Researchers from the Moscow Institute of Physics and Technology have dominated the MineRL contest. They proposed a new method for reinforcement learning with demonstrations, which enables rapidly and efficiently solving hierarchical problems in the Minecraft game environment, namely, searching for resources and crafting new tools. The developed algorithms can be used in autonomous mobile robots and manipulator robots. The contest took place during the Neural Information Processing Systems 2019 international conference.
Reinforcement learning is a promising method for artificial intelligence, showing amazing performance in tasks involving video games and robots. The method requires considerable computation resources and long training times, though. Staff researchers and interns of MIPT’s Cognitive Dynamic Systems Lab and the Artificial Intelligence Research Institute (full name below text) came up with a new approach using a mechanism for forgetting incorrect expert demonstrations of solving the task at hand. The team comprised Alexey Skrynnik, Ermek Aitygulov, Aleksey Staroverov, Kirill Aksenov, Vasilii Davydov, and Aleksandr Panov.
“The lab’s team achieved an excellent result, showing the high standards at MIPT and in Russia. The Minecraft gaming environment, in which we could implement intelligent agent behavior, provides for a wide range of interactions between a human player and a complex, unpredictable external environment. That makes it an excellent, fairly realistic simulator, which is more challenging when it comes to behavior learning method development, compared with the game of go, Dota, or StarCraft. The method we proposed opens up opportunities for applying reinforcement learning to real-world tasks, such as autonomous vehicle and manipulator control,” said Aleksandr Panov, who heads the Cognitive Dynamic Systems Lab at the MIPT Center for Cognitive Modeling.
MineRL lasted five months and comprised two rounds. In the first one, the MIPT team placed third, but then it overtook nine finalists, ultimately winning the competition with a score considerably ahead of the other contestants. More than 40 teams from around the world participated in MineRL.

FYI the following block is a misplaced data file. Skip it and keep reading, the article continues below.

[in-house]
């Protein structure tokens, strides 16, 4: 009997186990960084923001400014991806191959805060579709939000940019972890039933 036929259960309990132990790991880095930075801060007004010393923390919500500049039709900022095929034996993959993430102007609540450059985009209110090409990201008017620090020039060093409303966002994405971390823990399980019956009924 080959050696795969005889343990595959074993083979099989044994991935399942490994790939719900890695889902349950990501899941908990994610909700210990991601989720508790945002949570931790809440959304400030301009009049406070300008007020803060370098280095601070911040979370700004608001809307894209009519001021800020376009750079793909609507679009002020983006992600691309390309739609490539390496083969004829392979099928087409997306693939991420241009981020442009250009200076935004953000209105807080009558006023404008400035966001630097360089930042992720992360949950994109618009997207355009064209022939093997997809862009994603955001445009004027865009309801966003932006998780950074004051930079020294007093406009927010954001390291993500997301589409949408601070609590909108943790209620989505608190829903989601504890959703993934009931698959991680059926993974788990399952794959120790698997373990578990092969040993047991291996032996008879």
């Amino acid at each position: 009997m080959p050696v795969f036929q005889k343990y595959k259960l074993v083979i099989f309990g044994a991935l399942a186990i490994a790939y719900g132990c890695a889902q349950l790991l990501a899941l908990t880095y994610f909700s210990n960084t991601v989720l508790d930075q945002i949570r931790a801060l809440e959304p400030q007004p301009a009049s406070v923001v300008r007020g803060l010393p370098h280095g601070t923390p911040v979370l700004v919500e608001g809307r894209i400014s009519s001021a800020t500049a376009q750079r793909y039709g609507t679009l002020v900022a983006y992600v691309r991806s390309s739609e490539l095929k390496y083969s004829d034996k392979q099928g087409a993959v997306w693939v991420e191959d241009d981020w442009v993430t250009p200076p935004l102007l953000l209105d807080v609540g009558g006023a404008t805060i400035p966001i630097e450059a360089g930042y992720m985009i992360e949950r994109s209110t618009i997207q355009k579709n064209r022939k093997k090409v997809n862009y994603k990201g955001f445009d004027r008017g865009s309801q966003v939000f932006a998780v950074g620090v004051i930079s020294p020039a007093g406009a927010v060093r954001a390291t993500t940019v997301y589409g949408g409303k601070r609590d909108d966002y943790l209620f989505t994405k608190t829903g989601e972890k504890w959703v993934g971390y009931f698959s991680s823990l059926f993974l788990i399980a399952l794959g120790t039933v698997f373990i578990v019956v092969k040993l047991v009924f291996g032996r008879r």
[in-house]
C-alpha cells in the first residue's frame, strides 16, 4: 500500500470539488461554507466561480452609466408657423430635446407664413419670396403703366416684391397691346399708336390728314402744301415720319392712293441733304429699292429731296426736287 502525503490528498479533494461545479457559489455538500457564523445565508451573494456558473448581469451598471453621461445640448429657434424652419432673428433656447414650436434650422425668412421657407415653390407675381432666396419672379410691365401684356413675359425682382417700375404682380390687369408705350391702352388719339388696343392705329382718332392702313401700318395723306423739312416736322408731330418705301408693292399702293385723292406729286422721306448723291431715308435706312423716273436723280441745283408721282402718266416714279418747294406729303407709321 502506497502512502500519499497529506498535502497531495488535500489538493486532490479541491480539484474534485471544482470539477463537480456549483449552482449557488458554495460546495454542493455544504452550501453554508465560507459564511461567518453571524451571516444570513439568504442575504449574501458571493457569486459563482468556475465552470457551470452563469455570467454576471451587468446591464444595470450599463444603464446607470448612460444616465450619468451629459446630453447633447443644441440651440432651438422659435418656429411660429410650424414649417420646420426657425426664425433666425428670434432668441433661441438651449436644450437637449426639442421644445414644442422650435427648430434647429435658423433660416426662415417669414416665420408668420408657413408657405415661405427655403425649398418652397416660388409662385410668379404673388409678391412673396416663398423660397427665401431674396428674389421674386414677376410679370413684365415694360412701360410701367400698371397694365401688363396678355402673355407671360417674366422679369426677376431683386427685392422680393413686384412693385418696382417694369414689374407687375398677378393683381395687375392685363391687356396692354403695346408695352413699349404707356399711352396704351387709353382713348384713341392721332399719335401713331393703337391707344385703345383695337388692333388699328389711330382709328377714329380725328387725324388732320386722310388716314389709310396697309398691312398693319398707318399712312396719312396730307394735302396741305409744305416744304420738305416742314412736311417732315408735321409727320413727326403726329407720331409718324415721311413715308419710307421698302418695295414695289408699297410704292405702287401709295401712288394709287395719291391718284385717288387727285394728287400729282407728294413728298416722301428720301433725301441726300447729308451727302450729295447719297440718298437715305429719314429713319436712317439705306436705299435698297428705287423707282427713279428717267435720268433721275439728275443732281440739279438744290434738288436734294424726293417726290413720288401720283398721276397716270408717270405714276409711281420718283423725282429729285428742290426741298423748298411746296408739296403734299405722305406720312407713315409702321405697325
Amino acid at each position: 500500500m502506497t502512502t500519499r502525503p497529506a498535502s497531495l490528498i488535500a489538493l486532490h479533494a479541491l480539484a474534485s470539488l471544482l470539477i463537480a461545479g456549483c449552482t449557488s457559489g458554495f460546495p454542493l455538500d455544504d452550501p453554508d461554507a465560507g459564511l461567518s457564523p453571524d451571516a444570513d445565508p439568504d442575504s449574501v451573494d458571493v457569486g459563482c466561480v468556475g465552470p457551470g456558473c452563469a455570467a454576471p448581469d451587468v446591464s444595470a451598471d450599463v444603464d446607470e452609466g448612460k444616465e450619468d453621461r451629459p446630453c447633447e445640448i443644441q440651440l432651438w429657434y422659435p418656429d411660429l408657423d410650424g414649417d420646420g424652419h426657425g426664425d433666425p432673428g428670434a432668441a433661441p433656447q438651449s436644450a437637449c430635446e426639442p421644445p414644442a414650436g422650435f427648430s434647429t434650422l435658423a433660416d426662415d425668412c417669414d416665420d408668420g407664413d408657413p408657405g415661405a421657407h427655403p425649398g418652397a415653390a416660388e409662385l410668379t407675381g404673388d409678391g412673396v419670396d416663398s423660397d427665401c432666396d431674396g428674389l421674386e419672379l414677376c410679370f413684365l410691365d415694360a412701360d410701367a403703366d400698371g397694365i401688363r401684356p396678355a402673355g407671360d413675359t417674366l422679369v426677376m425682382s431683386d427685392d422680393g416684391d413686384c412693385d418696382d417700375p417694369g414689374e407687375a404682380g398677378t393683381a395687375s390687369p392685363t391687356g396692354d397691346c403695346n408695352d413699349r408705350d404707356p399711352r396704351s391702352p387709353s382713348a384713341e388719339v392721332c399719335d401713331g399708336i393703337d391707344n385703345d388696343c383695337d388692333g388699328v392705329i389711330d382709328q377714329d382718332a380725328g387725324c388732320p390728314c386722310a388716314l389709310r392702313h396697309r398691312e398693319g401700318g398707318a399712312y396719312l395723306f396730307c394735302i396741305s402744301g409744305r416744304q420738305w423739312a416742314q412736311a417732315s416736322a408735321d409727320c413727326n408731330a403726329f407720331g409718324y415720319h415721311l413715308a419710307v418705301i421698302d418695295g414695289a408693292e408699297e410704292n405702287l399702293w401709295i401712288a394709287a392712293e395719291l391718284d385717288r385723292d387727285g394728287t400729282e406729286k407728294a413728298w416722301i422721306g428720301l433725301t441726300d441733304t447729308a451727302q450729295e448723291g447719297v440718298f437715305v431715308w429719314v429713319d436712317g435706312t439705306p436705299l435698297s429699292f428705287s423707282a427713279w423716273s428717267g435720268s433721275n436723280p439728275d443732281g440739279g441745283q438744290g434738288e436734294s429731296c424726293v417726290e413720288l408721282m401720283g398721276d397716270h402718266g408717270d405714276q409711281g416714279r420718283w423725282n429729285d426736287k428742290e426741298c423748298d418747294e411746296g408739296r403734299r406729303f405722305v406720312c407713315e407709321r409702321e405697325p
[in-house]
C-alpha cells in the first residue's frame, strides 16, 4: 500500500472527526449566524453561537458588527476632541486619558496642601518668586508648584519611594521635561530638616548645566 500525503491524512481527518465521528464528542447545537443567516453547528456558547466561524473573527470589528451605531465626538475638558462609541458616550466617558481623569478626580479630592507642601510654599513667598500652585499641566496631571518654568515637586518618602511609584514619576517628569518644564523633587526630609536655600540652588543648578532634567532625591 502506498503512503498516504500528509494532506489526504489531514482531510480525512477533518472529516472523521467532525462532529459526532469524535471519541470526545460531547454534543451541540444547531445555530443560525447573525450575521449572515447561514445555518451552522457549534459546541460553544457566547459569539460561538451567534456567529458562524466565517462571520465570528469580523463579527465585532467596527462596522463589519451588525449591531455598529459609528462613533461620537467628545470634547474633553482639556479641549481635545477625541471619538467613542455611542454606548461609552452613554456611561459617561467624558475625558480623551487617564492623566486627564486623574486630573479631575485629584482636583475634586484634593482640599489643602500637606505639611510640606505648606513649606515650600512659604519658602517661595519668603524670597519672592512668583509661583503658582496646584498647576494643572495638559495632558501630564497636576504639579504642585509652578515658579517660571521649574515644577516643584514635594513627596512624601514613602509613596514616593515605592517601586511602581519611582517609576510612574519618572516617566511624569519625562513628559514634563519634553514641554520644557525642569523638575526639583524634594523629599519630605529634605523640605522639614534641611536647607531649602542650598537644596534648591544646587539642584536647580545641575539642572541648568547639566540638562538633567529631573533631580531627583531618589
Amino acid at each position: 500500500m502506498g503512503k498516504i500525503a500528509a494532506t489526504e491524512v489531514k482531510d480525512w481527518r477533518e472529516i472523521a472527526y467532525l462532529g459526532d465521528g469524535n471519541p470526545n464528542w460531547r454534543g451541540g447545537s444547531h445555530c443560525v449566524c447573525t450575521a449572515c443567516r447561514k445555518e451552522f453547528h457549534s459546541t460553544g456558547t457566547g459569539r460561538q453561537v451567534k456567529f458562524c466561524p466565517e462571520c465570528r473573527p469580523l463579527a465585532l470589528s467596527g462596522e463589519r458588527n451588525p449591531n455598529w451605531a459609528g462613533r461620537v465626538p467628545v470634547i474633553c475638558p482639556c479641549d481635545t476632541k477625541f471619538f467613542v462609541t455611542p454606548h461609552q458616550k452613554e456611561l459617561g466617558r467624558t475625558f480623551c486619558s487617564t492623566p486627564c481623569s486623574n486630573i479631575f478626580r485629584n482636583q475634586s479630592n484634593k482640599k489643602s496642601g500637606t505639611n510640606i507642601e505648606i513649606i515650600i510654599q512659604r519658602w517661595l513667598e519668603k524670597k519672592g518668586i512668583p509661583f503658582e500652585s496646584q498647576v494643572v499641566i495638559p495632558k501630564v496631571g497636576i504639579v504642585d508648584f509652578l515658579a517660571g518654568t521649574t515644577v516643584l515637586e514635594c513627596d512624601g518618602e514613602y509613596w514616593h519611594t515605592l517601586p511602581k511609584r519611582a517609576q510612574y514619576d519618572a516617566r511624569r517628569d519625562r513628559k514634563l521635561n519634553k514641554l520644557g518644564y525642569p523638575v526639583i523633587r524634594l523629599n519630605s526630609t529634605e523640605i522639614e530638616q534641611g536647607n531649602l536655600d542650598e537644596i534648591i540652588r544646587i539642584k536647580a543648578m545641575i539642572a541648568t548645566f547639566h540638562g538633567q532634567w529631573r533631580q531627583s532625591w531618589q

“MineRL is a competition in intelligent algorithms rather than computational resources. Many of the impressive artificial intelligence results that came before were achieved by ‘brute force,’ that is, using large numbers of GPUs and CPUs to train complex systems,” added Andrey Raigorodskiy, the director of the Phystech School of Applied Mathematics and Informatics at MIPT. “Once the computation efficiency of the developed methods became one of the requirements, the chances of the teams became even. That allowed out contestants to triumph over teams from the U.S., China, Japan, Finland, Germany, and other countries. This is yet another testament to the fact that our Phystech School and MIPT in general are global leaders in the field of artificial intelligence. This is actually to be expected, since the school has a unique partner environment encompassing both academic institutions and industry partners. In that regard, one has to mention the success of our joint project with the Institute for Systems Analysis of the Russian Academy of Sciences and AIM Tech.”
MineRL was organized by Microsoft and Carnegie Mellon University. The organizing and program committees featured Katja Hofmann of Microsoft Research, Ruslan Salakhutdinov from Carnegie Mellon University, Sergey Levine from the University of California at Berkeley, and Chelsea Finn of Google Brain and UC Berkeley.
We congratulate the MIPT team on their much-deserved victory and express our gratitude to the laboratory’s industry partner AIMTech for the computation resources and financial support provided. A video recording with solution presentations at NeurIPS is available online. Fast forward to 01:01:39 for an introduction about the MineRL; the team presentations start at 01:22:10 with a talk by Alexey Skrynnik. A description of the algorithm proposed by the MIPT team is outlined in the summary.
The Artificial Intelligence Research Institute is part of the Federal Research Center for Computer Science and Control of the Russian Academy of Sciences.